When you think of mainframes, chances are you are thinking about some massive piece of hardware that costs millions and can be used as furniture. Now, IBM wants to change that perception with the launch of its latest additions to its Z-series machines, the IBM z14 Model ZR1, that’s basically a standard 19-inch server rack. With its single-frame design, this new mainframe easily fits into any standard cloud data center or private cloud environment. In addition to the new z14, IBM is also launching an update to the similarly sized Rockhopper server.
In many ways, the new z14 ZR1 is the successor of the company’s entry-level z13s mainframe (though, I guess we can argue over the fact whether any mainframe is really ‘entry-level’ to begin with). IBM says the new z14 offers 10 percent more capacity and twice the memory (a whopping 8 terabyte) of its predecessor and that it can handle more than 850 million fully encrypted transactions per day on a single system (though IBM didn’t go into details as to what kind of transactions we’re talking about here.
“This will bring the power of the IBM Z to an even broader center of clients seeking robust security with pervasive encryption, machine learning, cloud capabilities and powerful analytics,”said Ross Mauri, general manager of IBM Z, in today’s announcement. “Not only does this increase security and capability in on-premises and hybrid cloud environments for clients, we also will deploy the new systems in our IBM public cloud data centers as we focus on enhancing security and performance for increasingly intensive data loads.”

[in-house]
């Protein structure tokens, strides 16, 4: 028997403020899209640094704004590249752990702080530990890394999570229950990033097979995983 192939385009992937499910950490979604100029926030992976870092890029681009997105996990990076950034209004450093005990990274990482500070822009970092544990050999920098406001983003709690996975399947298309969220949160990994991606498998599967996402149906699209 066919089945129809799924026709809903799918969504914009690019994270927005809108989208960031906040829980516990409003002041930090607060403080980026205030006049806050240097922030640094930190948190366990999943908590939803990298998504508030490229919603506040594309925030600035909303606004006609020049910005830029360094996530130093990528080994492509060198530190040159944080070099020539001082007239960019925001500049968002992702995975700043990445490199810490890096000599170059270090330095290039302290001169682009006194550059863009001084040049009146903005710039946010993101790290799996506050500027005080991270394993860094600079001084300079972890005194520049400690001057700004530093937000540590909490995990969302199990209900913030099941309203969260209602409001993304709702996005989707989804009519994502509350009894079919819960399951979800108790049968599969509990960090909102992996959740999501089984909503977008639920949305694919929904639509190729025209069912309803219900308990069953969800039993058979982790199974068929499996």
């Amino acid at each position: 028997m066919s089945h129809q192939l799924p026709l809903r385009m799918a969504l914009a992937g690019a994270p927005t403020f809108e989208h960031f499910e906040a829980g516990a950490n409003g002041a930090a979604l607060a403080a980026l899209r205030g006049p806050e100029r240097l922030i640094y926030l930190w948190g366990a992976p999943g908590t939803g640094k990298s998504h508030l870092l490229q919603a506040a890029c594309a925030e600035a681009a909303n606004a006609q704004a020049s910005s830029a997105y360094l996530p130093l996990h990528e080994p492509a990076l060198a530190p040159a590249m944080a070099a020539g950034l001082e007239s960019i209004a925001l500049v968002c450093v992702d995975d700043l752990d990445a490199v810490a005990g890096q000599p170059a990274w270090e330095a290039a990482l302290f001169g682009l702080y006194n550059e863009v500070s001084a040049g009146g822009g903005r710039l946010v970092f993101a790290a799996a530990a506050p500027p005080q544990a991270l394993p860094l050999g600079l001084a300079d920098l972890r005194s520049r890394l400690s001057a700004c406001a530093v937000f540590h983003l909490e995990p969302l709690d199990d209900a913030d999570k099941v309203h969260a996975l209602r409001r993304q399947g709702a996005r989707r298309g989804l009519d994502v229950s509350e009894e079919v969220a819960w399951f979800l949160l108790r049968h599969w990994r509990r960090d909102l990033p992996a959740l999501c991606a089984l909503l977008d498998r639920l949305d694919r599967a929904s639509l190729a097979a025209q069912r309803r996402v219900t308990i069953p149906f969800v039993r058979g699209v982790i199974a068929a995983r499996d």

Mainframes, it’s worth noting, may not be the sexiest computing segment out there, but they remain a solid business for IBM and even in the age of microservices, plenty of companies, especially in the financial services industry, are still betting on these high-powered machines. According to IBM, 44 of the top 50 banks and 90 percent of the largest airlines use its Z-series mainframes today. Unlike its gigantuous predecessors, today’s mainframes don’t need special cooling or energy supplies and these days, they happily run Linux and all of your standard software, too.
In addition to the ZR1, IBM also today launched the LinuxONE Rockhopper II, a more traditional Linux server that also fits into a single-frame 19-inch rack. The new Rockhopper now also support up to 8 terabytes of memory and can handle up to 330,000 Docker containers. While the ZR1 is for companies that want to update their current mainframes, the Rockhopper II is clearly geared toward companies that have started to rethink their software architecture with modern DevOps practices in mind.
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